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OP-ED: Is Bangladesh capable of developing a new vaccine?

  • Published at 09:53 pm July 13th, 2020
covid-19 vaccine
Representational photo: Bigstock

There are many hurdles still to be overcome

Mainstream print media and online portals are recently buzzing with the news of Covid-19 vaccines and their development. Does Bangladesh have the capability to develop a vaccine now?

To answer this, it is necessary to shed light on the competency of our pharmaceutical industries. But before that, we would like to share our educational and professional experiences on this subject.

More than 20 years back, we graduated from the Department of Microbiology, University of Dhaka. Dr Hossain has more than 10 years of top-notch training in the biomedical research field (PhD, National University of Singapore, Postdocs -- DUKE-NUS Graduate Medical School and Singapore Cancer Centre), affiliation with academia (associate professor), and working experience in a renowned  pharmaceutical industry in Bangladesh.

On the other hand, Dr Karim is currently working as a project manager at WHO-Utrecht Centre of Excellence for Affordable Biotherapeutics, Netherlands, to develop biotech drugs, where one work of his teams is currently in a Phase-I clinical trial (antibody drug).

Here, he works with the former executive director of the Netherlands Medicines Evaluation Board (MEB). Dr Karim was trained in immunology under the supervision of three world-renowned scientists in the field of immunology (MS, PhD, and Postdocs). He also worked as a pre-clinical scientist in a NASDAQ-listed biotech drug development company in the Netherlands, where his team developed two innovative bispecific antibodies which are now in Phase 1/2 of clinical trials.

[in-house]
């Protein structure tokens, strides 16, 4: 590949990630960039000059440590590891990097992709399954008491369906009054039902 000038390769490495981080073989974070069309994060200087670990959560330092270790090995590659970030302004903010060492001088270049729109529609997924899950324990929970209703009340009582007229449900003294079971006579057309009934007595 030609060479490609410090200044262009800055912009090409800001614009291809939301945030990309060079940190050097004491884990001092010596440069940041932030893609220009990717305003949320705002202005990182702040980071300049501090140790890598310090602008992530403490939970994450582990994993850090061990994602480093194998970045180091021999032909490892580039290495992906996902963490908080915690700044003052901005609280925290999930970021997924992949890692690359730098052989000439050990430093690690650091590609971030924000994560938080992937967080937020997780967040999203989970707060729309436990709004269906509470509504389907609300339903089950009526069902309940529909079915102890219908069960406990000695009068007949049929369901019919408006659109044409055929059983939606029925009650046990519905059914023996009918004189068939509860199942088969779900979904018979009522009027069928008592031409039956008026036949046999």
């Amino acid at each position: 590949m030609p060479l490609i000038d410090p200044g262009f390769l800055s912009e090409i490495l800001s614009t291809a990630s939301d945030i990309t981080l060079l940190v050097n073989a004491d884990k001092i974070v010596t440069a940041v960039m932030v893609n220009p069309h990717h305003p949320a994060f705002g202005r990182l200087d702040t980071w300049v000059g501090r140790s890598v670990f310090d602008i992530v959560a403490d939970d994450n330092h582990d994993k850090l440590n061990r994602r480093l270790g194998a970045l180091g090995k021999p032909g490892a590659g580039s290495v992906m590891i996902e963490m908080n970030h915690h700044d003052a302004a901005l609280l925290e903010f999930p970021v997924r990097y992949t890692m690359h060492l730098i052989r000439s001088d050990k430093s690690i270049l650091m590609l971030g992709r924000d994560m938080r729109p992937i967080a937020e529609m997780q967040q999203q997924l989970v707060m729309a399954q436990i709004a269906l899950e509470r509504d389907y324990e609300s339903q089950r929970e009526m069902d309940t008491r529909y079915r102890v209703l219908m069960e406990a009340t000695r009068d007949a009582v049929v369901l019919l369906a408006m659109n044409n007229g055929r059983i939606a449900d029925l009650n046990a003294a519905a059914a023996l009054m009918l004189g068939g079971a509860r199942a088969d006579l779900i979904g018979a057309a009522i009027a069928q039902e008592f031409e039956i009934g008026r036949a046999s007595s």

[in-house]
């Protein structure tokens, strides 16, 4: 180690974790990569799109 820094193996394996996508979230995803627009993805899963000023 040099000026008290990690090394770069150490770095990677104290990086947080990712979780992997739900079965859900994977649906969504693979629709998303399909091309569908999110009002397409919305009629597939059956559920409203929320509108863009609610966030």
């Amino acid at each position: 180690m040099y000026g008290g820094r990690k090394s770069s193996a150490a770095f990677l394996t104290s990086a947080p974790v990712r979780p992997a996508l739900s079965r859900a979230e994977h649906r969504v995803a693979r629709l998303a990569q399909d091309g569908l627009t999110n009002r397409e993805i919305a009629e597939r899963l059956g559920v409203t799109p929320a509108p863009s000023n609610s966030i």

In light of our experiences of working in academia, research, and industry for almost 20 years at home and abroad, we wish to share opinions about the current context of vaccine and biotech drug development capabilities in Bangladesh.

The rise of pharmaceutical industries in Bangladesh  

In the last 30 years, the pharmaceutical industries in the country have made remarkable progress in manufacturing generic drugs (ie, copies of medicines made by the original drug manufacturers). After meeting 98% of the local demand, generic drugs produced in Bangladesh are being exported to more than 130 countries of the world, earning about $130 million every year.

At the heart of this achievement are the challenging initiatives of the owners of pharmaceutical industries, with the help of necessary support from the Directorate General of Drug Administration (DGDA).

Medicines are not like usual consumer goods, so to speak. It is very important to ensure the quality of medicine since sick people take drugs to recover from illness.